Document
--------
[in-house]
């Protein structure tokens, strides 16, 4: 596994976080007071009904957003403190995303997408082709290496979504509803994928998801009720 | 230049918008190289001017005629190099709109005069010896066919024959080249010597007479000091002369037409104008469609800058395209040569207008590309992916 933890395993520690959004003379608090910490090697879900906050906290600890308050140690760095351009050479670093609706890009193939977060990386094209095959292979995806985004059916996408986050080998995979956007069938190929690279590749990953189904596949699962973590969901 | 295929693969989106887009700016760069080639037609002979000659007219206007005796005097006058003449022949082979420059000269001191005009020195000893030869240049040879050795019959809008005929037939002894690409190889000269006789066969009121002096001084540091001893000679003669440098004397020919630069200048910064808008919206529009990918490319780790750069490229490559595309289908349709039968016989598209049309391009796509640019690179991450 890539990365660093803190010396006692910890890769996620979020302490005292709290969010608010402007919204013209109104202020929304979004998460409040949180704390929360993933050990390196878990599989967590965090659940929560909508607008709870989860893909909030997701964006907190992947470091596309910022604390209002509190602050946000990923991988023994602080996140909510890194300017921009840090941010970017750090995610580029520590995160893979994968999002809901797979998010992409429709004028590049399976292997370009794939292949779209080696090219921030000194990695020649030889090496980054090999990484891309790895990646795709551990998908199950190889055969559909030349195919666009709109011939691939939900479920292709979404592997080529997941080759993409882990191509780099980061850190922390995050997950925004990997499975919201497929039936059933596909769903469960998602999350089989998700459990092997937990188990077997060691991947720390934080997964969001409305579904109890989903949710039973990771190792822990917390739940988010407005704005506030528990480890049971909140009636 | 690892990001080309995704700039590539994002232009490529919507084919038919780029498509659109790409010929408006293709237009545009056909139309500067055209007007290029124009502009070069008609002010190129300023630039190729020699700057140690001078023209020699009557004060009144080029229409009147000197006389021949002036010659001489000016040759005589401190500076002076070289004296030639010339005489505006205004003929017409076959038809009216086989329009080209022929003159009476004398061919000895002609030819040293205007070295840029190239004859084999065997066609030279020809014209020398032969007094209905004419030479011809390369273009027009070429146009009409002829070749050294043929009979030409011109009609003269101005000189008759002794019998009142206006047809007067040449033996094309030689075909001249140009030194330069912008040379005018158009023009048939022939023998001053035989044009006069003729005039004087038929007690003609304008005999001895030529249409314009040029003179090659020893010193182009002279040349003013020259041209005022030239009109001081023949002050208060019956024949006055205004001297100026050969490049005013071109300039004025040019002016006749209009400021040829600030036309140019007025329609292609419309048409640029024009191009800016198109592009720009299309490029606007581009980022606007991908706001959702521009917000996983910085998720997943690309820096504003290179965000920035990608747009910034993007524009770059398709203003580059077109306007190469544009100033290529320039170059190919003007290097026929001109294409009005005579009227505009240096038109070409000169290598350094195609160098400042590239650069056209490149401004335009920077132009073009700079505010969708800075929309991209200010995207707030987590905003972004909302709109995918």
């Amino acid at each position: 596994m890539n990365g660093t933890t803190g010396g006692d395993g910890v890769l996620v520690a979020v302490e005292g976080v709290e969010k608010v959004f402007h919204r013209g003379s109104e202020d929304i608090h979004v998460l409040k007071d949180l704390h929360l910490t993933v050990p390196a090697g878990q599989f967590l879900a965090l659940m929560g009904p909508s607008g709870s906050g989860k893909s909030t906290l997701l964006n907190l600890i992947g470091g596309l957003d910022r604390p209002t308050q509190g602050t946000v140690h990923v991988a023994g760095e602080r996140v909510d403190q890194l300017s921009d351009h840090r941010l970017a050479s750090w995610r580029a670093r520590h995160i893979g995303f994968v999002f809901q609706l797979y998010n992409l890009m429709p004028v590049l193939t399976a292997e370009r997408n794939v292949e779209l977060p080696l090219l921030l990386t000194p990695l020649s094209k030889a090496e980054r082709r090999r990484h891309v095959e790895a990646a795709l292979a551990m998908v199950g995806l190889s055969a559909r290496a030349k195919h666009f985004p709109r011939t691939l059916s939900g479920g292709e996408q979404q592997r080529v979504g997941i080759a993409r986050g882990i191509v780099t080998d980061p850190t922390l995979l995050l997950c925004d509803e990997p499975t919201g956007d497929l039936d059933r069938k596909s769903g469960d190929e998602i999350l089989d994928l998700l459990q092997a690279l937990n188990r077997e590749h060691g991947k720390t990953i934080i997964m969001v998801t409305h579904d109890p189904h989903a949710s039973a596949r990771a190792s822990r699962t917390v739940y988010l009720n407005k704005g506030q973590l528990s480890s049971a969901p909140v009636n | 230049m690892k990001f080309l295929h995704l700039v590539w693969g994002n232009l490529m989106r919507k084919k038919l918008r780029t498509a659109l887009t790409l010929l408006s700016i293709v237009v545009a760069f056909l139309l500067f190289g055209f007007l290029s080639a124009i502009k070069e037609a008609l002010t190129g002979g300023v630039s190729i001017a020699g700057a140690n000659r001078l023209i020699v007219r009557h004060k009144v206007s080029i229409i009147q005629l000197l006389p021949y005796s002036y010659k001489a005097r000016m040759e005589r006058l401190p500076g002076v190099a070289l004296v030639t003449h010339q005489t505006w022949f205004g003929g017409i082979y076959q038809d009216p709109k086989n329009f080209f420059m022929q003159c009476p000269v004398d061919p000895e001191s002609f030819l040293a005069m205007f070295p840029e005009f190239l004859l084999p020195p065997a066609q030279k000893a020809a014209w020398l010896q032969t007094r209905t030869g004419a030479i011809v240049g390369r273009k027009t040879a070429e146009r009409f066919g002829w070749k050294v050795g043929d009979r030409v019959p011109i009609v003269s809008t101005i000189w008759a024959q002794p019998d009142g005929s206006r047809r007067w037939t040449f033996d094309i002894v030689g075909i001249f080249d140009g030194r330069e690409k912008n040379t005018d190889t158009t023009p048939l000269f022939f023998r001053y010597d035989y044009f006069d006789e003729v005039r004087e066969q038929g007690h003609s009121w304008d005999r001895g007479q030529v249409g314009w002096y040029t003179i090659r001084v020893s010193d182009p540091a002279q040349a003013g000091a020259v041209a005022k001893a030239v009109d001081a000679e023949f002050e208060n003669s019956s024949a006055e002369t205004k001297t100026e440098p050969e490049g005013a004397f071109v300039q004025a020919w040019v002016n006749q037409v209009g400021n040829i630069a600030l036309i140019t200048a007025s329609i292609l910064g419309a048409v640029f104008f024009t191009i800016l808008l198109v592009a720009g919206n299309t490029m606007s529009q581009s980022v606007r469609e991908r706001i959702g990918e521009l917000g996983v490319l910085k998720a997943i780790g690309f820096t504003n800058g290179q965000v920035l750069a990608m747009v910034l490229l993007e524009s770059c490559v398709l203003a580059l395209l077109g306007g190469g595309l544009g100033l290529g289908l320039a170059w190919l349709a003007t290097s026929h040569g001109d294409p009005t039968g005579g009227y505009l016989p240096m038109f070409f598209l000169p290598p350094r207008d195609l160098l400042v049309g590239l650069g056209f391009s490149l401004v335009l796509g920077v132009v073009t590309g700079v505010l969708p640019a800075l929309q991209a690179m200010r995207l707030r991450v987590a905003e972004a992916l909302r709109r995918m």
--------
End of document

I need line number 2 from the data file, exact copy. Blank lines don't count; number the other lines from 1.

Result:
């Protein structure tokens, strides 16, 4: 596994976080007071009904957003403190995303997408082709290496979504509803994928998801009720 | 230049918008190289001017005629190099709109005069010896066919024959080249010597007479000091002369037409104008469609800058395209040569207008590309992916 933890395993520690959004003379608090910490090697879900906050906290600890308050140690760095351009050479670093609706890009193939977060990386094209095959292979995806985004059916996408986050080998995979956007069938190929690279590749990953189904596949699962973590969901 | 295929693969989106887009700016760069080639037609002979000659007219206007005796005097006058003449022949082979420059000269001191005009020195000893030869240049040879050795019959809008005929037939002894690409190889000269006789066969009121002096001084540091001893000679003669440098004397020919630069200048910064808008919206529009990918490319780790750069490229490559595309289908349709039968016989598209049309391009796509640019690179991450 890539990365660093803190010396006692910890890769996620979020302490005292709290969010608010402007919204013209109104202020929304979004998460409040949180704390929360993933050990390196878990599989967590965090659940929560909508607008709870989860893909909030997701964006907190992947470091596309910022604390209002509190602050946000990923991988023994602080996140909510890194300017921009840090941010970017750090995610580029520590995160893979994968999002809901797979998010992409429709004028590049399976292997370009794939292949779209080696090219921030000194990695020649030889090496980054090999990484891309790895990646795709551990998908199950190889055969559909030349195919666009709109011939691939939900479920292709979404592997080529997941080759993409882990191509780099980061850190922390995050997950925004990997499975919201497929039936059933596909769903469960998602999350089989998700459990092997937990188990077997060691991947720390934080997964969001409305579904109890989903949710039973990771190792822990917390739940988010407005704005506030528990480890049971909140009636 | 690892990001080309995704700039590539994002232009490529919507084919038919780029498509659109790409010929408006293709237009545009056909139309500067055209007007290029124009502009070069008609002010190129300023630039190729020699700057140690001078023209020699009557004060009144080029229409009147000197006389021949002036010659001489000016040759005589401190500076002076070289004296030639010339005489505006205004003929017409076959038809009216086989329009080209022929003159009476004398061919000895002609030819040293205007070295840029190239004859084999065997066609030279020809014209020398032969007094209905004419030479011809390369273009027009070429146009009409002829070749050294043929009979030409011109009609003269101005000189008759002794019998009142206006047809007067040449033996094309030689075909001249140009030194330069912008040379005018158009023009048939022939023998001053035989044009006069003729005039004087038929007690003609304008005999001895030529249409314009040029003179090659020893010193182009002279040349003013020259041209005022030239009109001081023949002050208060019956024949006055205004001297100026050969490049005013071109300039004025040019002016006749209009400021040829600030036309140019007025329609292609419309048409640029024009191009800016198109592009720009299309490029606007581009980022606007991908706001959702521009917000996983910085998720997943690309820096504003290179965000920035990608747009910034993007524009770059398709203003580059077109306007190469544009100033290529320039170059190919003007290097026929001109294409009005005579009227505009240096038109070409000169290598350094195609160098400042590239650069056209490149401004335009920077132009073009700079505010969708800075929309991209200010995207707030987590905003972004909302709109995918």